If one looks at prior falling share cycles, 1974 to 1978 was not that bad for OPEC. They lost 5% market share and the oil price shed $5. The second falling share cycle, 1979 to 1985, saw market share fall 18% (39% in relative terms) and price fall by $45. This was truly a bad period for OPEC and I dare say it is this that Saudi Arabia wants to avoid this time. This period also witnessed global oil demand in decline as the global economy adjusted to the sharply higher oil price. Hence at this time OPEC were getting a smaller share of a smaller pie. The third falling share cycle, 2008-2014 has seen market share fall a trivial 2.5% and price fall about $8 from record highs. And in this period most OPEC countries have been pumping at capacity and at record combined levels over 36 M bpd C+C+NGL. 2008-2014 has been an amazing pink patch for OPEC, too good to be true and too good to last.
Have OPEC just made a gigantic blunder?
Has the current OPEC strategy of flooding the market with their cheap oil turned out as planned or has it turned into a gigantic blunder? Figure 4 shows schematically three scenarios and alternative courses that may have been followed. The first is where we were heading. With the flood of oil that has come to market in 2015 combined with weak demand it is likely that OPEC would have had to cut production incrementally to have maintained the trajectory of slowly falling share and price. Scenario 2 shows what might have happened with a continuation of recent policy of supporting price. Trimming 4 M bpd from production (5% share) incrementally may have maintained prices of $100 / bbl. Scenario 3 shows what has come to pass and where we are heading.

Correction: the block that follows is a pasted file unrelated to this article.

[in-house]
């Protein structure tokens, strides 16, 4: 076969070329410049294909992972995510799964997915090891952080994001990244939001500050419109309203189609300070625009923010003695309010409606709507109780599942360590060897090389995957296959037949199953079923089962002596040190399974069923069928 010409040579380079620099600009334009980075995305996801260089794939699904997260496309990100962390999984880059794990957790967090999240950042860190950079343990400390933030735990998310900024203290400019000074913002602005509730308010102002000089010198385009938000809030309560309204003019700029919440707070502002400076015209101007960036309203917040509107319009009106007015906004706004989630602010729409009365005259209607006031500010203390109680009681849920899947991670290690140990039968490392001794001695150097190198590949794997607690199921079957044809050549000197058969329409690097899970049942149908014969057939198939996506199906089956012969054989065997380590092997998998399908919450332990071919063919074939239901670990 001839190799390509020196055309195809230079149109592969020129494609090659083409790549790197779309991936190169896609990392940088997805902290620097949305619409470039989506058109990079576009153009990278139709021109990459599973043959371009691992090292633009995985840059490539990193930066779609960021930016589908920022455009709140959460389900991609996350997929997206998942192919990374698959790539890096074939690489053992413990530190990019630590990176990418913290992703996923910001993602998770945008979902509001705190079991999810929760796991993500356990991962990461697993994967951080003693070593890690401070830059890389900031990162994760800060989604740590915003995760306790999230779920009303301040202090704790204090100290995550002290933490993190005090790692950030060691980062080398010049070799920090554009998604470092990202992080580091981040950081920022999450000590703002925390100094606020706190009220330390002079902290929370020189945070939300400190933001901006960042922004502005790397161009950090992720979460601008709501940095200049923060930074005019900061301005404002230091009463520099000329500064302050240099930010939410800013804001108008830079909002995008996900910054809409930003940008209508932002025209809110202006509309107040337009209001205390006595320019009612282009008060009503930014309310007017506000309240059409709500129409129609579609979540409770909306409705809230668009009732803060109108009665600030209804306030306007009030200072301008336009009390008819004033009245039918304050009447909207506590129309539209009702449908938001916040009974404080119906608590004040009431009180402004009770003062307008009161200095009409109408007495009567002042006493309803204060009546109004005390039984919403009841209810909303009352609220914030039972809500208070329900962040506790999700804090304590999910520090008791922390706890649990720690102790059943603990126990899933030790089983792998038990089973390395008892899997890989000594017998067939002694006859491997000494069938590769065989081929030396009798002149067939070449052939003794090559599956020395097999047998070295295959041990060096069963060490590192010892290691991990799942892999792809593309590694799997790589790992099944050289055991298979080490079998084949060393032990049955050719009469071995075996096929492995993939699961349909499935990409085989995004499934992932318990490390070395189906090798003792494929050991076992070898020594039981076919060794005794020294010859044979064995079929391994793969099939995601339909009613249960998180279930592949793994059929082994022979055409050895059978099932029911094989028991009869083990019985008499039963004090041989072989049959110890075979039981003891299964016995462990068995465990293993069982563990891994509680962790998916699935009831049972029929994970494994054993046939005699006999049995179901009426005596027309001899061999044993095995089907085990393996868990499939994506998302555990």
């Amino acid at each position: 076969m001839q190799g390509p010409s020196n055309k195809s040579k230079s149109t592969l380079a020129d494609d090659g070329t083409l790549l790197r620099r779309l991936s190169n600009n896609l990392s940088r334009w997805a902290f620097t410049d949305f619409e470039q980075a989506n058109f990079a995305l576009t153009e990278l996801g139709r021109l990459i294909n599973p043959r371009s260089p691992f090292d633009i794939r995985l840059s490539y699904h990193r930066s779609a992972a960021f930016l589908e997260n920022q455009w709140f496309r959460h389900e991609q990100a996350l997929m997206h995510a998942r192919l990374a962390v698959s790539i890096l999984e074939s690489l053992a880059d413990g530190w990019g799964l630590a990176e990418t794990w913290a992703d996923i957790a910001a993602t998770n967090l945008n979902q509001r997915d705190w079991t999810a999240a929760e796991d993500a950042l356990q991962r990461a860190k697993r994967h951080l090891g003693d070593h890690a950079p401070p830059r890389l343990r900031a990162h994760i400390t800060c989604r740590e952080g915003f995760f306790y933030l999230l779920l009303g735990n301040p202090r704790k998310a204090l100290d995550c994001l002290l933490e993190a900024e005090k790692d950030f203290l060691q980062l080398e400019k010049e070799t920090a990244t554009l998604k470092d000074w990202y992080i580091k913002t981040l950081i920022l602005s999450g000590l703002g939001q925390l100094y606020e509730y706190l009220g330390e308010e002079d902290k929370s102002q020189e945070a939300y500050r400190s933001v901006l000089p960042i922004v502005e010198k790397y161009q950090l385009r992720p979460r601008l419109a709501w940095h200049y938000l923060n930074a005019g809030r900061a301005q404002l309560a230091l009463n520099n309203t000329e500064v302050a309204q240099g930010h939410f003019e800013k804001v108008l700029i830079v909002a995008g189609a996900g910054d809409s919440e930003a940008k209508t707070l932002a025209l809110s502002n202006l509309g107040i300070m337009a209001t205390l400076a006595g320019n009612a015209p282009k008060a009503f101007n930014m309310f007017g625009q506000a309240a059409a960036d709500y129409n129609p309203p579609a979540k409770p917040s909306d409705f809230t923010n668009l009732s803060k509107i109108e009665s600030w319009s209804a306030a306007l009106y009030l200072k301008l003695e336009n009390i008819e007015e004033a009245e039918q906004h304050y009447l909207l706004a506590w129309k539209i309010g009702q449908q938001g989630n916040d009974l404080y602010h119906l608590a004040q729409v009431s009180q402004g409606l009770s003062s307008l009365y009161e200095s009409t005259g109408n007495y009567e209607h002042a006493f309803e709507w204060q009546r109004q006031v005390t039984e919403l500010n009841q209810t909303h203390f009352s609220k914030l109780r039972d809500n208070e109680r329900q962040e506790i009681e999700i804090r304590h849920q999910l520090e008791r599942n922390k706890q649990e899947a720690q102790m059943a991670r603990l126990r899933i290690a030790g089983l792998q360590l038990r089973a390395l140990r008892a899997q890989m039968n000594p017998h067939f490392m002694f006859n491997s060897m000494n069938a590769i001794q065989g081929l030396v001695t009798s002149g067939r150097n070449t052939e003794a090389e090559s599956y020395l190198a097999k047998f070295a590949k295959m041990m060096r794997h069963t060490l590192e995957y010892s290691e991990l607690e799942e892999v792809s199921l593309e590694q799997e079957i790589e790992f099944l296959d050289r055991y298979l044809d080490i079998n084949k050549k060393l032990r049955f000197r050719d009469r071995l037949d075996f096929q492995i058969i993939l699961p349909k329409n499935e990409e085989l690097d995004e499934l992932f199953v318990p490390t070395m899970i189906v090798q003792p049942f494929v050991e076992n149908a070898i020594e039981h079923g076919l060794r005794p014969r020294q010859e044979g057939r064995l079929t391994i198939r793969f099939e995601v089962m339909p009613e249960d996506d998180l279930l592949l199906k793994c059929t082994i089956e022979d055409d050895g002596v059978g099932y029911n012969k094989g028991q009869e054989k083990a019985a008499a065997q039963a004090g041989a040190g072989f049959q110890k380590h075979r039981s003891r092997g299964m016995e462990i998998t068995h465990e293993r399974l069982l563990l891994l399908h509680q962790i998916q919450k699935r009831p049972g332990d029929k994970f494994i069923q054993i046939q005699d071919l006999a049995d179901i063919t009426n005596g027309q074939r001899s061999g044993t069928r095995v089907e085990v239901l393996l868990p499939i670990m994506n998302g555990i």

Figure 4 Three conceptual scenarios for different courses of action that OPEC may have followed.
I think it is safe to presume that, with the benefit of hindsight, OPEC’s preference would be within the vicinity of the 2008-2014 cluster. At present it therefore looks like OPEC have made a gigantic blunder. Their actions can only be vindicated if they do manage to break the back of the US LTO producers and other OECD and non-OECD producers like Gazprom and to some time soon end up with significantly increased share and price. Since OPEC is already pumping flat out, the only way to significantly increase share is if global production falls. This would herald another global recession since GDP and oil consumption are generally correlated.
Had OPEC pursued option 2 they may have benefited from unpredictable global events working in their favour. In choosing option 3 they now appear to have elected economic suicide for many members. I’m sure that was not the intention.
What happens next? I believe that OPEC and Russia will hang tough for a while yet, until at least US oil linked debts are re-determined at the end of the third quarter. The outcome of that is in itself uncertain. While most predict a blood bath in the LTO patch, and I am not disagreeing that this is likely, strategic events are unpredictable. There is much hubris involved on both sides. Will the USA really sit back and watch its shale industry get kicked into the long grass?
Near term I think it likely we see WTI flirt with $20 and Brent below $30. At that point the global oil industry will be on its knees, including OPEC, the OECD and Russia. Russia may then either join or form an alliance with OPEC and we then see production cuts, incrementally up to 4 Mbpd and the price rise back towards that magic $100 / bbl number. I think it is safe to say that the oil industry and global economy are equally focussed on stability as they are price and many will be asking what was the point? Meanwhile, in an increasingly meta-stable world, events may sweep all this into oblivion.
Finally, a concluding thought. Had OPEC defended price as opposed to share they may have seen production fall by 5 M bpd and a price close to $100 maintained. The current course of defending 36 M bpd may take the oil price down to $20.
32 M bpd @ $100 is worth $1168 billion per year
36 M bpd @ $20 is worth $263 billion per year
The difference of $905 billion per year could make this one of the costliest blunders of all time.
Figure 5 The notional value of OPEC production calculated by multiplying daily production by price by 365.